Unlike the decision not to cut trees down, reducing the size and intensity of wildfires requires substantial investments of time and money. Removing dead trees and completing non-commercial thinning of some 200,000 square miles of boreal forests, very little of which is accessible by road, will be labor intensive and involve a lot of air support. It’ll take years if not decades to complete.

In the meantime, the only way to address the current problem is with a dramatic increase in firefighting efforts. According to the research referenced above, the estimated annual cost for limiting wildfires to historical levels is almost $700 million. That’s a fivefold increase on what the federal and state governments combined are currently spending each year.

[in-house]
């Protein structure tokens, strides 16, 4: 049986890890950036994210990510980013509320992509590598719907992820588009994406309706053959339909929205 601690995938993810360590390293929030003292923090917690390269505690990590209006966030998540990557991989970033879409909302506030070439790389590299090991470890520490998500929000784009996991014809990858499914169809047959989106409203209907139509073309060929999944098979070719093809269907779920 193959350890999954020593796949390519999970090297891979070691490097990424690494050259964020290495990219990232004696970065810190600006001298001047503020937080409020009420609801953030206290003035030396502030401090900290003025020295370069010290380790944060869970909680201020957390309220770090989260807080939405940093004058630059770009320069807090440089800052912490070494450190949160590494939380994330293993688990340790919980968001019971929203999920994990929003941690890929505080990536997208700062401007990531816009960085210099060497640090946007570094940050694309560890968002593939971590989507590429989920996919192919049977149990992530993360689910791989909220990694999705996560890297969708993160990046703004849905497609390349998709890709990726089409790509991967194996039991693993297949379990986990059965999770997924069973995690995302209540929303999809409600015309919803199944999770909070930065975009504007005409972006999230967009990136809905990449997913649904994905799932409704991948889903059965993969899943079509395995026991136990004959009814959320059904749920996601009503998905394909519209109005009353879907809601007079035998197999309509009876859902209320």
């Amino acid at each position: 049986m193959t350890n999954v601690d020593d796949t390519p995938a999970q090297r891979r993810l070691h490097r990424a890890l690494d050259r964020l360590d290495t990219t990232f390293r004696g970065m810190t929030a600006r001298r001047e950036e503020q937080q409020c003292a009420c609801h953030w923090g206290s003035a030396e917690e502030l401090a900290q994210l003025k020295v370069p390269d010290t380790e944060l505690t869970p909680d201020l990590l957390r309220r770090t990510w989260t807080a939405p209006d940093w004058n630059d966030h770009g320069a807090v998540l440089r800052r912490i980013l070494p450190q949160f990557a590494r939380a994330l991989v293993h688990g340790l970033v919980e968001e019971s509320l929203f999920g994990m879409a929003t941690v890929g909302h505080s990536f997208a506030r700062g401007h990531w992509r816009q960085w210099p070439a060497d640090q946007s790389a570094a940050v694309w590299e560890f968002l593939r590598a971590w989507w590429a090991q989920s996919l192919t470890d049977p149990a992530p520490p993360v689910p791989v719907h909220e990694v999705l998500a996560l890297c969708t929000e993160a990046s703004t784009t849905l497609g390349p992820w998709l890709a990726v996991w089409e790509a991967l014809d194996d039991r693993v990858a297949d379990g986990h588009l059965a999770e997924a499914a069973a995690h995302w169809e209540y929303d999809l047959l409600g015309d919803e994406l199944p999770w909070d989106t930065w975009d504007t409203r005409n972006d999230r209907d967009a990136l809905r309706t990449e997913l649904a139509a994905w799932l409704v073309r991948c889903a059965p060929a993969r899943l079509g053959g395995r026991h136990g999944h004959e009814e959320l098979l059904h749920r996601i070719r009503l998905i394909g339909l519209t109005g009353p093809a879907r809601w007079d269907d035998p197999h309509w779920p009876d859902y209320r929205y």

That kind of money doesn’t grow on trees. Which means it’s likely the carbon offset potential of Alaska’s boreal forests will go up in smoke—a lot of it literally.

The bottoms line is the state isn’t ready to participate in the carbon offset market. And even if it was, the money it’ll earn won’t contribute much to stabilizing the budget.

• Rich Moniak is a Juneau resident and retired civil engineer with more than 25 years of experience working in the public sector. Columns, My Turns and Letters to the Editor represent the view of the author, not the view of the Juneau Empire. Have something to say? Here’s how to submit a My Turn or letter.

More in Opinion

Have something to say?

Here’s how to add your voice to the conversation.

A memorial on Front Street for Steven Kissack on Thursday, July 18, 2024. (Jasz Garrett / Juneau Empire file photo)
My Turn: A ‘homeless’ man’s death, charity and justice